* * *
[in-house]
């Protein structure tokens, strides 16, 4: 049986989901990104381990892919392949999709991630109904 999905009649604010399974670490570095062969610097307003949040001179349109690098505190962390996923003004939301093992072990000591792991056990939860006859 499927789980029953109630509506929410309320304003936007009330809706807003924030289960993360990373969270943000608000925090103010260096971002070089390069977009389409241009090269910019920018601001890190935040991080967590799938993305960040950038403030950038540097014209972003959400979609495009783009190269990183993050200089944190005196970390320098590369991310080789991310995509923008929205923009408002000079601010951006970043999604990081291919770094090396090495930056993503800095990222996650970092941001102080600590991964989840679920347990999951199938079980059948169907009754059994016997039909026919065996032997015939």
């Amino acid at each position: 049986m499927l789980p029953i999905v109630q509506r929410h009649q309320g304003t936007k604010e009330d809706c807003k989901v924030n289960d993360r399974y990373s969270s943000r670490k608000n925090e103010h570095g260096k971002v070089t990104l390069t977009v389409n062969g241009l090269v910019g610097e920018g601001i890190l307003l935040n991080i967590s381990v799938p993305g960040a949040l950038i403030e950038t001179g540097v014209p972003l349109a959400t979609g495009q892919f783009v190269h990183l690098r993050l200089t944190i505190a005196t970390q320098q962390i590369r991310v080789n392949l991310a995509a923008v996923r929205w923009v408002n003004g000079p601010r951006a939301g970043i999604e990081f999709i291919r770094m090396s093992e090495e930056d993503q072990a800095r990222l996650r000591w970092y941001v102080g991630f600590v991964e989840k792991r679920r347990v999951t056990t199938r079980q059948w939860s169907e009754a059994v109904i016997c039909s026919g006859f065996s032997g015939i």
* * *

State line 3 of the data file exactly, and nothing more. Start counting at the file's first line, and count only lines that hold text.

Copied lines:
């Amino acid at each position: 049986m499927l789980p029953i999905v109630q509506r929410h009649q309320g304003t936007k604010e009330d809706c807003k989901v924030n289960d993360r399974y990373s969270s943000r670490k608000n925090e103010h570095g260096k971002v070089t990104l390069t977009v389409n062969g241009l090269v910019g610097e920018g601001i890190l307003l935040n991080i967590s381990v799938p993305g960040a949040l950038i403030e950038t001179g540097v014209p972003l349109a959400t979609g495009q892919f783009v190269h990183l690098r993050l200089t944190i505190a005196t970390q320098q962390i590369r991310v080789n392949l991310a995509a923008v996923r929205w923009v408002n003004g000079p601010r951006a939301g970043i999604e990081f999709i291919r770094m090396s093992e090495e930056d993503q072990a800095r990222l996650r000591w970092y941001v102080g991630f600590v991964e989840k792991r679920r347990v999951t056990t199938r079980q059948w939860s169907e009754a059994v109904i016997c039909s026919g006859f065996s032997g015939i």